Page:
Pubdate: Tue, 22 Nov 2005
Source: Des Moines Register (IA)
Copyright: 2005 The Des Moines Register.
Bookmark: (Methamphetamine)


The spots are intended to show that the human toll of the drug 
reaches beyond just the user.

Methamphetamine fighters in Iowa who successfully campaigned for 
restrictions on the sale of over-the-counter cold medicines announced 
Monday that they will take their message directly to the public.

Federal and state officials, with the support of Gov. Tom Vilsack, 
rolled out a series of television advertisements Monday that aim to 
convey the human toll of the drug not only on users, but their 
children and neighbors.

In one of the 30-second ads, a little girl in an apartment plays with 
blocks, unaware that she is being exposed to noxious vapors from a 
meth lab in an apartment below. "Jamie's body is deteriorating," says 
the narrator. "And she doesn't even know it. Who has the drug problem now?"

Steve Pasierb, president of the nonprofit Partnership for a Drug-Free 
America, called the ad campaign "a new front" in a drug war that has 
been "marginalized" by much of the American public. Only one state 
reported more discoveries of meth-related laboratories in 2004 than 
Iowa, according to federal officials.

"We're taking this tack because the meth issue truly is complex. It 
really is different than a lot of other drug issues America deals 
with," Pasierb said.

Methamphetamine is a highly addictive stimulant that contains 
pseudoephedrine, a common ingredient of cold medicines that can be 
extracted and cooked for smoking, snorting, injecting or eating. The 
manufacturing process is fairly easy, but dangerous: the mix of 
ingredients is highly toxic and flammable, often causing explosions 
that spread chemicals into the air.

The Iowa Legislature passed stiff laws last year that put most 
pseudoephedrine behind the counter, limited the quantities that could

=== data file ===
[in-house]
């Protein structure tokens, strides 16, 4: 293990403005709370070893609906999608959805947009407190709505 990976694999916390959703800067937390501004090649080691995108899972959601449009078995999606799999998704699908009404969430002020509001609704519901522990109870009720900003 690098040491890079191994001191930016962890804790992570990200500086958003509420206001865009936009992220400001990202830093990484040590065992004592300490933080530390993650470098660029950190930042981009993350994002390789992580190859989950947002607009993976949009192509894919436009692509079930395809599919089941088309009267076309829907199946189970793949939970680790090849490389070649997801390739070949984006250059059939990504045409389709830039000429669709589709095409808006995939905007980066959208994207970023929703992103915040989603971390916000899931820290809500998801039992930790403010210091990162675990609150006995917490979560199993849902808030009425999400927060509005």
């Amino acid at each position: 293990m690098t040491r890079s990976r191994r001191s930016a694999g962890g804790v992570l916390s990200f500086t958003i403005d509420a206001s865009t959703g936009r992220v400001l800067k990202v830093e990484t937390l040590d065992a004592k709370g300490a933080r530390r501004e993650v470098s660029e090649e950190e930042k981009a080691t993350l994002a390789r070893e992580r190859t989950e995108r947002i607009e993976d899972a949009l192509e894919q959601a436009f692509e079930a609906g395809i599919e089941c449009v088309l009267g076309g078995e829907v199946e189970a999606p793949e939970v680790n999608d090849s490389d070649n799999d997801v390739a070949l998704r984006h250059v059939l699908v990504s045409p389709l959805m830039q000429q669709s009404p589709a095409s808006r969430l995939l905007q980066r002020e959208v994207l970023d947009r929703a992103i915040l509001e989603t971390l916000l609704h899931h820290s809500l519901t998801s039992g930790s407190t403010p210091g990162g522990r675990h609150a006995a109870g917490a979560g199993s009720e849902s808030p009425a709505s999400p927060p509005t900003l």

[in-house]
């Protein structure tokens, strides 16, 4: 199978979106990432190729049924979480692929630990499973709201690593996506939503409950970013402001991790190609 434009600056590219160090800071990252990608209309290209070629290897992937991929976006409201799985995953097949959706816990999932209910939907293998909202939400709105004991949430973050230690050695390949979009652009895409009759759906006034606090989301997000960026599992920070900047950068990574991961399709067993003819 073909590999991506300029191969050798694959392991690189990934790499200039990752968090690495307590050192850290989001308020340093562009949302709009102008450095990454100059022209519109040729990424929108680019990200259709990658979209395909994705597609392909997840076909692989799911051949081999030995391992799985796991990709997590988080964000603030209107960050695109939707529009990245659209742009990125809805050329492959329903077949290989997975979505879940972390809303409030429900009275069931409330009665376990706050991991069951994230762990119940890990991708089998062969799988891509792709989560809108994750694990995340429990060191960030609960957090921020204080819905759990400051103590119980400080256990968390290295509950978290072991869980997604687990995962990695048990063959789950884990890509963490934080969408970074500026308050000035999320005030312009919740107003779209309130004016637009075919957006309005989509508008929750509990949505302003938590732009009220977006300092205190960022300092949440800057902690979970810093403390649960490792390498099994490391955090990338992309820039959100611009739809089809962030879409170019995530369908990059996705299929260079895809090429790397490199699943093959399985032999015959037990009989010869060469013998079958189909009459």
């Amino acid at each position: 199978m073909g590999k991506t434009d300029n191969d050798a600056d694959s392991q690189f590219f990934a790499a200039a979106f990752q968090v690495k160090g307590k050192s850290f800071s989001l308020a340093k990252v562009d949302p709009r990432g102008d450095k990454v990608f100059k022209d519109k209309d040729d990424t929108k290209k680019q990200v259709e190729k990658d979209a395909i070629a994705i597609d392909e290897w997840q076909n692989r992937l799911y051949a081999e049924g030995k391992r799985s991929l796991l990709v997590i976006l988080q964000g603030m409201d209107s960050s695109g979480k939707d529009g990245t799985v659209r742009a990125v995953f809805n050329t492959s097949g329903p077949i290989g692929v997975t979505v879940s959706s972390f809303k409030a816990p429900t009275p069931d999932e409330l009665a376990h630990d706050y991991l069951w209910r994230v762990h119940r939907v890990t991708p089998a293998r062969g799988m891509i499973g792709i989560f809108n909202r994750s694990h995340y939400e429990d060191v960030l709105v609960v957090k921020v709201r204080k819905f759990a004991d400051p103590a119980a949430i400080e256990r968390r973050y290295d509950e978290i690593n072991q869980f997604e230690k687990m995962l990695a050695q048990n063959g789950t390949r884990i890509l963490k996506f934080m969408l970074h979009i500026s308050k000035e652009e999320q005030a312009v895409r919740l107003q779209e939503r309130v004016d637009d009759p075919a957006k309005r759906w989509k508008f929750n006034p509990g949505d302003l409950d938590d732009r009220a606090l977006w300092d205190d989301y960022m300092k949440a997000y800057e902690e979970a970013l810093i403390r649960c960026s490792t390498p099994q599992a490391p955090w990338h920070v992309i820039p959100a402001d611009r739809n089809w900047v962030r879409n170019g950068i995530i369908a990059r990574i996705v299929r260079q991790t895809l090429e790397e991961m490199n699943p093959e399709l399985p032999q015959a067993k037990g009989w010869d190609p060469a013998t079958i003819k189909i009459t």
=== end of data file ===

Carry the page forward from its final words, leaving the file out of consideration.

be purchased and required buyers to present photo identification. So 
far, state officials have reported a dramatic reduction in the number 
of lab discoveries.

But anti-drug crusaders want to stem the demand for meth as well. 
Officials appealed Monday to television stations in 23 cities to run 
the new ads, free of charge, as public-service announcements.

Tonya Parks, a recovering 32-year-old meth addict from Des Moines' 
east side, spoke at Monday's news conference. "It is available 
everywhere, from people I didn't even know," she said.

Parks said she finally checked herself into a treatment facility last 
July, four months after she gave birth to a daughter who later tested 
positive for the drug. Parks lost custody of the girl, but has since 
won her back and has been clean for nearly six months.

"I gave my daughter life," Parks said, "but she saved mine."

Vilsack used Monday's news conference to bolster a separate campaign 
to raise the state's cigarette tax. The governor called cigarettes an 
"entry drug" for youngsters who later seek out greater highs like 
those provided by meth.

"It's important for the Legislature to understand that if the cost of 
that product is increased, fewer young people are going to smoke. And 
if fewer young people smoke, fewer young people are going to take the 
next step to alcohol and meth," he said.

After the news conference, Vilsack clarified that meth use was not 
the only reason to support a cigarette tax. "All of it relates to 
health care," he said.

The governor proposed an 80-cent-a-pack tax earlier this year to 
provide more money for health care services for the poor. The 
proposal failed, but Vilsack has since renewed his push for the tax.
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MAP posted-by: Beth Wehrman